The mineralocorticoid receptor (MR) plays a critical role in the mammalian brain as a mediator of appropriate cellular and behavioural responses under both baseline and stressful conditions. In the hippocampus, the MR has been implicated in several processes, such as neuronal maintenance, adult neurogenesis, inhibitory control of the hypothalamic-pituitary-adrenal (HPA) axis, and learning and memory. Because of its high affinity for endogenous glucocorticoid hormones, the MR has long been postulated to mediate tonic actions in the brain, but more recent data have expanded on this view, indicating that the MR elicits dynamic responses as well.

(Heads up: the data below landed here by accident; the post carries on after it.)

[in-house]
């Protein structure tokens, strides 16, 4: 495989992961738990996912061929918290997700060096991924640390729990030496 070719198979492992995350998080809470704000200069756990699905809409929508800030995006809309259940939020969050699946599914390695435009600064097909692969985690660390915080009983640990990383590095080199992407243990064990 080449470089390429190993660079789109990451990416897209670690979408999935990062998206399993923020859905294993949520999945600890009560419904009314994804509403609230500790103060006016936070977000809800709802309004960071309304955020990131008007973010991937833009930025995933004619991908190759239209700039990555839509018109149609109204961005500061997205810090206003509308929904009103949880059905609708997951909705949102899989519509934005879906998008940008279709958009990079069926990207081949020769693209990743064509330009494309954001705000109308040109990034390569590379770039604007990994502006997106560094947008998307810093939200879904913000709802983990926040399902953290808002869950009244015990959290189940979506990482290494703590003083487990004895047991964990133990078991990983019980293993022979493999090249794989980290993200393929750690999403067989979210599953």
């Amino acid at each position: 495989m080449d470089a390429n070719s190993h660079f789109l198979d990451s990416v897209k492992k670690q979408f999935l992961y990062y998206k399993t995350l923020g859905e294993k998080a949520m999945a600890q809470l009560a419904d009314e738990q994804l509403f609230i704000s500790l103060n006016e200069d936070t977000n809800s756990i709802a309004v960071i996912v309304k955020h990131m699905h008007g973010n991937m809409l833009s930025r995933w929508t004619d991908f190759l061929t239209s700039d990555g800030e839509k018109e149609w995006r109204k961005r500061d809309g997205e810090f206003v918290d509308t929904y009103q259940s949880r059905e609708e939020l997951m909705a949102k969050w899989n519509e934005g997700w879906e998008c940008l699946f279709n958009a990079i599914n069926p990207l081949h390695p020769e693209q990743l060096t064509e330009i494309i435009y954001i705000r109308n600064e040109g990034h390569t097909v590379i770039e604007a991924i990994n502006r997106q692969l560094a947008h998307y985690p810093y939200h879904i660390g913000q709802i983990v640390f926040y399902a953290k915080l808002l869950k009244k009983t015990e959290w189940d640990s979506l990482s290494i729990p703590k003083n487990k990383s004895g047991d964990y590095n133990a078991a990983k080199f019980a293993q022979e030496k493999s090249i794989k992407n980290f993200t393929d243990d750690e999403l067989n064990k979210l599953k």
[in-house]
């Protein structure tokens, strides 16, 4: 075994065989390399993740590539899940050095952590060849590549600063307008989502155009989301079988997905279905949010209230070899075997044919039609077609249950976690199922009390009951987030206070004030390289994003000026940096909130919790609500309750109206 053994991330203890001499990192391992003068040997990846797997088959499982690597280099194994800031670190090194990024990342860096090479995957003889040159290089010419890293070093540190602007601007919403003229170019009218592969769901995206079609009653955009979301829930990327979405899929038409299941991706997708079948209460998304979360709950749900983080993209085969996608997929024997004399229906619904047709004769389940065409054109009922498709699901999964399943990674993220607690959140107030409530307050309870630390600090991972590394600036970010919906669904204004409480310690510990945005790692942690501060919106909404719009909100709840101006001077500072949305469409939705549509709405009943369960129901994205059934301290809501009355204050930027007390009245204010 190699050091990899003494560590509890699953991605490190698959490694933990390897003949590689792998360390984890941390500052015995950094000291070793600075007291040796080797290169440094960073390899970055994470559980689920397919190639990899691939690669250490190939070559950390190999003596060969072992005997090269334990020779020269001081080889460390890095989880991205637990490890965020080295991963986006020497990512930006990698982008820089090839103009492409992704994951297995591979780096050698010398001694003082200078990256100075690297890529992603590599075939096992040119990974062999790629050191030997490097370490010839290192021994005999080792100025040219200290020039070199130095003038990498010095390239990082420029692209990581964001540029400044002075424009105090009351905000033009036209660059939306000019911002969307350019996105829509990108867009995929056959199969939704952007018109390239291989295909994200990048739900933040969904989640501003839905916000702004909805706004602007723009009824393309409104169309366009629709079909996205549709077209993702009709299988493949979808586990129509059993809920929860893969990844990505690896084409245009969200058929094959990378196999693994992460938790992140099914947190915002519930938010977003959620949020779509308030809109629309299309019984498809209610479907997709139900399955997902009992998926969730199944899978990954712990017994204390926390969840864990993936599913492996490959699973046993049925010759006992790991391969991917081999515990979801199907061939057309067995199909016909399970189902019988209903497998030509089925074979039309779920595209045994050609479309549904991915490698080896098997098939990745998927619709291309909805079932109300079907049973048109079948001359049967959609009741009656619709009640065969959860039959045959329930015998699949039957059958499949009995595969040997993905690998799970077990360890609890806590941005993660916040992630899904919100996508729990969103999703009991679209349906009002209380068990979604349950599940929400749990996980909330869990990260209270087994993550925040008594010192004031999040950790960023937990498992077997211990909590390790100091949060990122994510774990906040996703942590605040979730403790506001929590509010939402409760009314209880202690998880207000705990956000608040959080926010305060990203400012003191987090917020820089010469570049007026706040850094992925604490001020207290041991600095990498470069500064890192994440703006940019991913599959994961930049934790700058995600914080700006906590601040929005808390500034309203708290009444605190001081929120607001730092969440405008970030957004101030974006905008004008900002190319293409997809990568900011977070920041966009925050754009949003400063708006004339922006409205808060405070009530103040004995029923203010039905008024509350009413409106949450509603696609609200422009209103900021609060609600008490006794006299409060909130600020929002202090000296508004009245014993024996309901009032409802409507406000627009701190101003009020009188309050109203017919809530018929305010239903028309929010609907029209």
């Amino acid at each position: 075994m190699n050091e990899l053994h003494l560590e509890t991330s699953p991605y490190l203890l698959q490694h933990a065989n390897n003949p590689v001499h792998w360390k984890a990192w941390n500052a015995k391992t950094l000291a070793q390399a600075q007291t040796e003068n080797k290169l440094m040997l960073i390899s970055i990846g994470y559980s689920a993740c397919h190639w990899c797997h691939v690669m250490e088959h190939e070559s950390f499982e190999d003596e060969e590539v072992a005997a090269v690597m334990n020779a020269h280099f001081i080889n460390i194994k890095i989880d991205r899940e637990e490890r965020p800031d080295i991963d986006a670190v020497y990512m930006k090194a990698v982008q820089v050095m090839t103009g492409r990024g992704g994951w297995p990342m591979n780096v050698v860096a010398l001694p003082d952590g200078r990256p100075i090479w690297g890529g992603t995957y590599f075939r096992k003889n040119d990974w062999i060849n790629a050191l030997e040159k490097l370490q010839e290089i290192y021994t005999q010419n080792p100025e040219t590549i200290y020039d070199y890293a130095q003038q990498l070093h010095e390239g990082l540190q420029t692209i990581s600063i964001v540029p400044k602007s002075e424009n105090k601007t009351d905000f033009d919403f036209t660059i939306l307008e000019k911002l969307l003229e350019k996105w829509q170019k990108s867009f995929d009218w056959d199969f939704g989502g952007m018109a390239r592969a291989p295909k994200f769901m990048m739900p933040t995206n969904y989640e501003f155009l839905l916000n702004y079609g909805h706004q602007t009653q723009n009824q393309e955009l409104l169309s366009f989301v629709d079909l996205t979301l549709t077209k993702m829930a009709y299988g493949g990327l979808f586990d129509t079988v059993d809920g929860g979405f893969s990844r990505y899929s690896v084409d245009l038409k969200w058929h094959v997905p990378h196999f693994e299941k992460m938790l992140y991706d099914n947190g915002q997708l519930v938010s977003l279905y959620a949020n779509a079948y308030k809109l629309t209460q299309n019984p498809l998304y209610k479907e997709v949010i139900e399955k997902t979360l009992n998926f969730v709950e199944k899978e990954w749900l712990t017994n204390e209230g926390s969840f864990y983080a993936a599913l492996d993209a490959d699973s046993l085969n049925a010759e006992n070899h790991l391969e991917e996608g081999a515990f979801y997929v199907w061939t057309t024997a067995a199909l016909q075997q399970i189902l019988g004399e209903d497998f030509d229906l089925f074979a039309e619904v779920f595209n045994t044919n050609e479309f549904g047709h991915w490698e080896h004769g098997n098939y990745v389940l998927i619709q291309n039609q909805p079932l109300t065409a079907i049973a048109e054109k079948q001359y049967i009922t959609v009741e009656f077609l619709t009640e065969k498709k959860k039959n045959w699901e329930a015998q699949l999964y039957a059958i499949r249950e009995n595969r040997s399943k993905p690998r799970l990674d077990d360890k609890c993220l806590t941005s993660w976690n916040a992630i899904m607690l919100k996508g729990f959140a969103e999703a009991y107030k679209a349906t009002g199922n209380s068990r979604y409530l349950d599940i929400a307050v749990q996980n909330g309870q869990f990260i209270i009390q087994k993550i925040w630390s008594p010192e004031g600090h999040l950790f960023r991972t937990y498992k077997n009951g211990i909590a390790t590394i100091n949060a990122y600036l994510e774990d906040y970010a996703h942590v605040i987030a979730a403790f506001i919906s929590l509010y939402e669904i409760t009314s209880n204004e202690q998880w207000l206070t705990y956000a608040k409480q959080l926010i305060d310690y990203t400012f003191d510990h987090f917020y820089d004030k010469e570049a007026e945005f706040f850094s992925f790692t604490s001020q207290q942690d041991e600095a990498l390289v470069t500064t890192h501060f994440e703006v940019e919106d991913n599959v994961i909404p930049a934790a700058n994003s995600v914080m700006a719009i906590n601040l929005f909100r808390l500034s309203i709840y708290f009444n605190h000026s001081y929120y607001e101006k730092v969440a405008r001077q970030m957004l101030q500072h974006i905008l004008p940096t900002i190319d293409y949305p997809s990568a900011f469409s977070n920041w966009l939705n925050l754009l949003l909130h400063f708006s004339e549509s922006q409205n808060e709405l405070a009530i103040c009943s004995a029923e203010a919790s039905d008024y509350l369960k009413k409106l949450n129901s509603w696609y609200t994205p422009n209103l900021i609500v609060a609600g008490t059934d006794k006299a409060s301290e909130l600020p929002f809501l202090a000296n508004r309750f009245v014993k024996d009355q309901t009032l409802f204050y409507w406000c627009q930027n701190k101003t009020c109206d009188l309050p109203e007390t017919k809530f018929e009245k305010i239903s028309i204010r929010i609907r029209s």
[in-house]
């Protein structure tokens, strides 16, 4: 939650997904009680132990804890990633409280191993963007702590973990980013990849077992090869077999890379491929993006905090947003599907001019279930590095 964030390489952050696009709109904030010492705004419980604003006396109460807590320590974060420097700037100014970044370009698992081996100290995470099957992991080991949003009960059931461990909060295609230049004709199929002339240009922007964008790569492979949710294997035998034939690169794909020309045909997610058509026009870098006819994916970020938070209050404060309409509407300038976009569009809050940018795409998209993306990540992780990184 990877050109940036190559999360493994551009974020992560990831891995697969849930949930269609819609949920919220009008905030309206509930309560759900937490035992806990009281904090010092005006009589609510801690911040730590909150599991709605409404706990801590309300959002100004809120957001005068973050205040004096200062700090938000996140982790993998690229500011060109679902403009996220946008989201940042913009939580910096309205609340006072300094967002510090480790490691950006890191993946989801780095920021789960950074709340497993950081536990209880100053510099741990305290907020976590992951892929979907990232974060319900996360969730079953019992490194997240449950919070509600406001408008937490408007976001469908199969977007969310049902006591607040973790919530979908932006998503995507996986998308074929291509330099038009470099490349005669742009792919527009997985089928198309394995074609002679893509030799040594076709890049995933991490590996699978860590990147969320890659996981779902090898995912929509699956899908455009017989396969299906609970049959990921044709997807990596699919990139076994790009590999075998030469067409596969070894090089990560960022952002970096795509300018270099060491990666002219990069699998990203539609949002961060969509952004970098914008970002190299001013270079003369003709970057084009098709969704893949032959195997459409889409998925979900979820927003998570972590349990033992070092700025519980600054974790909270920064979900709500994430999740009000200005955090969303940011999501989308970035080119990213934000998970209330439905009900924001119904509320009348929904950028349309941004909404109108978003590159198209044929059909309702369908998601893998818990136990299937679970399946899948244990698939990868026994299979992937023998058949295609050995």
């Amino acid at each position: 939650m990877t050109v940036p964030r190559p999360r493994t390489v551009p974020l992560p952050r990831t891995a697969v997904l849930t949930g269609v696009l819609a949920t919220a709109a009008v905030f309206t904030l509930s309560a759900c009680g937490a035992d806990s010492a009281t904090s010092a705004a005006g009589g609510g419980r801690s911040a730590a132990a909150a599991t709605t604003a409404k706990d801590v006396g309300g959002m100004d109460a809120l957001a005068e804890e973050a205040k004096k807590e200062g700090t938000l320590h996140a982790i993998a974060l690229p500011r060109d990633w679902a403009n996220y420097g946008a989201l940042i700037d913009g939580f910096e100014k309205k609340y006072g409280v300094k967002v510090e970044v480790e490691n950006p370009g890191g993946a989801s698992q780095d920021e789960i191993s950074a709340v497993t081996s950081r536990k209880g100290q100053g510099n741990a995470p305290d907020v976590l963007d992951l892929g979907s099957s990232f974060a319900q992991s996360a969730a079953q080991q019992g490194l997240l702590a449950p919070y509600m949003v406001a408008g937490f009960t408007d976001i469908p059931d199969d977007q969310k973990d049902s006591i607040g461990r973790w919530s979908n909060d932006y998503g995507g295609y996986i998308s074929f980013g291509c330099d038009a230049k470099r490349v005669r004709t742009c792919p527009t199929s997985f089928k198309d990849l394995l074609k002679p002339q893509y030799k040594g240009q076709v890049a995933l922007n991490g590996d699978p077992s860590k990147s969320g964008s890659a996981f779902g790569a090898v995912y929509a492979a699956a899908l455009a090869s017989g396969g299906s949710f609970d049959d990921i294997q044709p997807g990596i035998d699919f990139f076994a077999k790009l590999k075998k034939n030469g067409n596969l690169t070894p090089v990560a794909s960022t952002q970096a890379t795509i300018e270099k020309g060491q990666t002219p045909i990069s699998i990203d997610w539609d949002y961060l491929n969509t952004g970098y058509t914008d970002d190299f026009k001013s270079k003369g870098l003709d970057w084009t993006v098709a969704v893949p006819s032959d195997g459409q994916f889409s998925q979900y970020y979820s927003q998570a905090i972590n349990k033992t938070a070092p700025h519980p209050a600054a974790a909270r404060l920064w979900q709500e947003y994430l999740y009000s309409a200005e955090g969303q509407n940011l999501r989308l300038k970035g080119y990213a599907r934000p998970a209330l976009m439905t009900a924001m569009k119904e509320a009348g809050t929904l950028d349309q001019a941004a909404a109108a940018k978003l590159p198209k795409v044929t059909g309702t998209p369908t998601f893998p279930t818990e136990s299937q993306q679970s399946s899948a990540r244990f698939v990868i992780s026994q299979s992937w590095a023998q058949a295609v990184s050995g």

The complexity of the diverse molecular, cellular, and physiological functions fulfilled by the human, rat and mouse MR could at least partially be explained by the existence of different isoforms of the receptor. The structural and functional characteristics of these isoforms, however, have remained largely unexplored. The present article will review the current knowledge concerning human, rat and mouse MR isoforms, and evaluate seminal studies concerning the roles of the brain MR, with the intent to shed light on the function of its specific isoforms.
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